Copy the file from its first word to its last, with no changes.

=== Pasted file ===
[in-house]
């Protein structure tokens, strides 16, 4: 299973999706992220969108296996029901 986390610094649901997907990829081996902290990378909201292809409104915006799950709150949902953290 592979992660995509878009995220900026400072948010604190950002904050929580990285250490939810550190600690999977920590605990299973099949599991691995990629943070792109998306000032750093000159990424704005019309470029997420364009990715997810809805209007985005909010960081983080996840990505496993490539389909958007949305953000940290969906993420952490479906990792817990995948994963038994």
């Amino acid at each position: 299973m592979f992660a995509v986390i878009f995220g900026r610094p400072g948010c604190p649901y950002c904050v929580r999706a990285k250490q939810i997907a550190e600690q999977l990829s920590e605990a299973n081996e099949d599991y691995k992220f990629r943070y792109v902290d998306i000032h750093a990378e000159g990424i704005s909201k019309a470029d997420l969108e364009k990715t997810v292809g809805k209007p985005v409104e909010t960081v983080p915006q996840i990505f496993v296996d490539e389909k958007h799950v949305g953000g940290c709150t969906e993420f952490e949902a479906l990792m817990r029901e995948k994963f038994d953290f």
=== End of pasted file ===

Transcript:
[in-house]
């Protein structure tokens, strides 16, 4: 299973999706992220969108296996029901 986390610094649901997907990829081996902290990378909201292809409104915006799950709150949902953290 592979992660995509878009995220900026400072948010604190950002904050929580990285250490939810550190600690999977920590605990299973099949599991691995990629943070792109998306000032750093000159990424704005019309470029997420364009990715997810809805209007985005909010960081983080996840990505496993490539389909958007949305953000940290969906993420952490479906990792817990995948994963038994």
């Amino acid at each position: 299973m592979f992660a995509v986390i878009f995220g900026r610094p400072g948010c604190p649901y950002c904050v929580r999706a990285k250490q939810i997907a550190e600690q999977l990829s920590e605990a299973n081996e099949d599991y691995k992220f990629r943070y792109v902290d998306i000032h750093a990378e000159g990424i704005s909201k019309a470029d997420l969108e364009k990715t997810v292809g809805k209007p985005v409104e909010t960081v983080p915006q996840i990505f496993v296996d490539e389909k958007h799950v949305g953000g940290c709150t969906e993420f952490e949902a479906l990792m817990r029901e995948k994963f038994d953290f």